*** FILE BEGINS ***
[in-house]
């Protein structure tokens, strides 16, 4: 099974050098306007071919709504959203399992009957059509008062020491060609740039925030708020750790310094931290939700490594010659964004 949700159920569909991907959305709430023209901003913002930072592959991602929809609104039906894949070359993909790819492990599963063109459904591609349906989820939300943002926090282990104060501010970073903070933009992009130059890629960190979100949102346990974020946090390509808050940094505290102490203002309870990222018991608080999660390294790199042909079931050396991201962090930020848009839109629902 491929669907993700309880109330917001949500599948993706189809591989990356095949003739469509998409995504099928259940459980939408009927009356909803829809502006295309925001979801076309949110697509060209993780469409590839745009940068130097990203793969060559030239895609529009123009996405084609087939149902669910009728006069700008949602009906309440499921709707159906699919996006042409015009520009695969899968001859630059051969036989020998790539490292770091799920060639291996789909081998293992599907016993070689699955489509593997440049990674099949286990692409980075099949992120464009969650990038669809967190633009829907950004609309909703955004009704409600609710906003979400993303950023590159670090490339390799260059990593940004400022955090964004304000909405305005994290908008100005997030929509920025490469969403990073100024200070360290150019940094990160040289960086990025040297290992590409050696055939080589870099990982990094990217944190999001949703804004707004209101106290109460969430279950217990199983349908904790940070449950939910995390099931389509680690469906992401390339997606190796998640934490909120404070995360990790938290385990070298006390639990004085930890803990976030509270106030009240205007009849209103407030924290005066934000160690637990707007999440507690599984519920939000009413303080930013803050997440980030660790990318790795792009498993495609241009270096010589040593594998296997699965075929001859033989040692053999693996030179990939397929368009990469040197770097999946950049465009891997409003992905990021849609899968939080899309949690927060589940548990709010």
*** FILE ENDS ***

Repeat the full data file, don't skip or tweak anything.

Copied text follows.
[in-house]
């Protein structure tokens, strides 16, 4: 099974050098306007071919709504959203399992009957059509008062020491060609740039925030708020750790310094931290939700490594010659964004 949700159920569909991907959305709430023209901003913002930072592959991602929809609104039906894949070359993909790819492990599963063109459904591609349906989820939300943002926090282990104060501010970073903070933009992009130059890629960190979100949102346990974020946090390509808050940094505290102490203002309870990222018991608080999660390294790199042909079931050396991201962090930020848009839109629902 491929669907993700309880109330917001949500599948993706189809591989990356095949003739469509998409995504099928259940459980939408009927009356909803829809502006295309925001979801076309949110697509060209993780469409590839745009940068130097990203793969060559030239895609529009123009996405084609087939149902669910009728006069700008949602009906309440499921709707159906699919996006042409015009520009695969899968001859630059051969036989020998790539490292770091799920060639291996789909081998293992599907016993070689699955489509593997440049990674099949286990692409980075099949992120464009969650990038669809967190633009829907950004609309909703955004009704409600609710906003979400993303950023590159670090490339390799260059990593940004400022955090964004304000909405305005994290908008100005997030929509920025490469969403990073100024200070360290150019940094990160040289960086990025040297290992590409050696055939080589870099990982990094990217944190999001949703804004707004209101106290109460969430279950217990199983349908904790940070449950939910995390099931389509680690469906992401390339997606190796998640934490909120404070995360990790938290385990070298006390639990004085930890803990976030509270106030009240205007009849209103407030924290005066934000160690637990707007999440507690599984519920939000009413303080930013803050997440980030660790990318790795792009498993495609241009270096010589040593594998296997699965075929001859033989040692053999693996030179990939397929368009990469040197770097999946950049465009891997409003992905990021849609899968939080899309949690927060589940548990709010």